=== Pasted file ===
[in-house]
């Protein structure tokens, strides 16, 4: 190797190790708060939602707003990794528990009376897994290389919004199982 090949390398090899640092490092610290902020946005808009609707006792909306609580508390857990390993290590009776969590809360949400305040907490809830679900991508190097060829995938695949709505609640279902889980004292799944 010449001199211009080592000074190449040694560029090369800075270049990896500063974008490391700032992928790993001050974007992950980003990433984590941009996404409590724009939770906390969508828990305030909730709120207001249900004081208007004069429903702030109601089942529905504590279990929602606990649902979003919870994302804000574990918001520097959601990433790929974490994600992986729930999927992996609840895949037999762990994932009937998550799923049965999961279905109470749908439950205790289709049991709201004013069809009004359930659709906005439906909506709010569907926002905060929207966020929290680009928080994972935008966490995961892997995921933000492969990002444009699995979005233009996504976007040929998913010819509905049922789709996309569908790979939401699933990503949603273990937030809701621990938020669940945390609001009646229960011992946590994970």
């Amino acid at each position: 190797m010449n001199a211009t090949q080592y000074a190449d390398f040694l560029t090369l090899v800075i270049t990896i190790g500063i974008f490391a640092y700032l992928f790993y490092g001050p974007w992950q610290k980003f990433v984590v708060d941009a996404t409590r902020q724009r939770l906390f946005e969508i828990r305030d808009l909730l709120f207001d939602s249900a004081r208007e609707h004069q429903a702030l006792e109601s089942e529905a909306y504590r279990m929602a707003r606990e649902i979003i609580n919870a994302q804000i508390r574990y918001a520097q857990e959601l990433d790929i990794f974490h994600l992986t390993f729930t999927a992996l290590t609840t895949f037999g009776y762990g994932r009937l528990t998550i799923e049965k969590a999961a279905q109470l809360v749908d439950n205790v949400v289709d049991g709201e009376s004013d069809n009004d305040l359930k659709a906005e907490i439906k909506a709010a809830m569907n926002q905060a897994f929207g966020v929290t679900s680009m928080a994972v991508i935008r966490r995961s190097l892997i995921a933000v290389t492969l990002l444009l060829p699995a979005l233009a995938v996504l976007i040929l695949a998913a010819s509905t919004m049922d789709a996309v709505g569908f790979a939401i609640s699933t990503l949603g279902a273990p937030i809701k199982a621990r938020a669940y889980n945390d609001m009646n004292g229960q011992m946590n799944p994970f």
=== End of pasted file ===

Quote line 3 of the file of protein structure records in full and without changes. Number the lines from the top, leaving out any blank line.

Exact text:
């Amino acid at each position: 190797m010449n001199a211009t090949q080592y000074a190449d390398f040694l560029t090369l090899v800075i270049t990896i190790g500063i974008f490391a640092y700032l992928f790993y490092g001050p974007w992950q610290k980003f990433v984590v708060d941009a996404t409590r902020q724009r939770l906390f946005e969508i828990r305030d808009l909730l709120f207001d939602s249900a004081r208007e609707h004069q429903a702030l006792e109601s089942e529905a909306y504590r279990m929602a707003r606990e649902i979003i609580n919870a994302q804000i508390r574990y918001a520097q857990e959601l990433d790929i990794f974490h994600l992986t390993f729930t999927a992996l290590t609840t895949f037999g009776y762990g994932r009937l528990t998550i799923e049965k969590a999961a279905q109470l809360v749908d439950n205790v949400v289709d049991g709201e009376s004013d069809n009004d305040l359930k659709a906005e907490i439906k909506a709010a809830m569907n926002q905060a897994f929207g966020v929290t679900s680009m928080a994972v991508i935008r966490r995961s190097l892997i995921a933000v290389t492969l990002l444009l060829p699995a979005l233009a995938v996504l976007i040929l695949a998913a010819s509905t919004m049922d789709a996309v709505g569908f790979a939401i609640s699933t990503l949603g279902a273990p937030i809701k199982a621990r938020a669940y889980n945390d609001m009646n004292g229960q011992m946590n799944p994970f």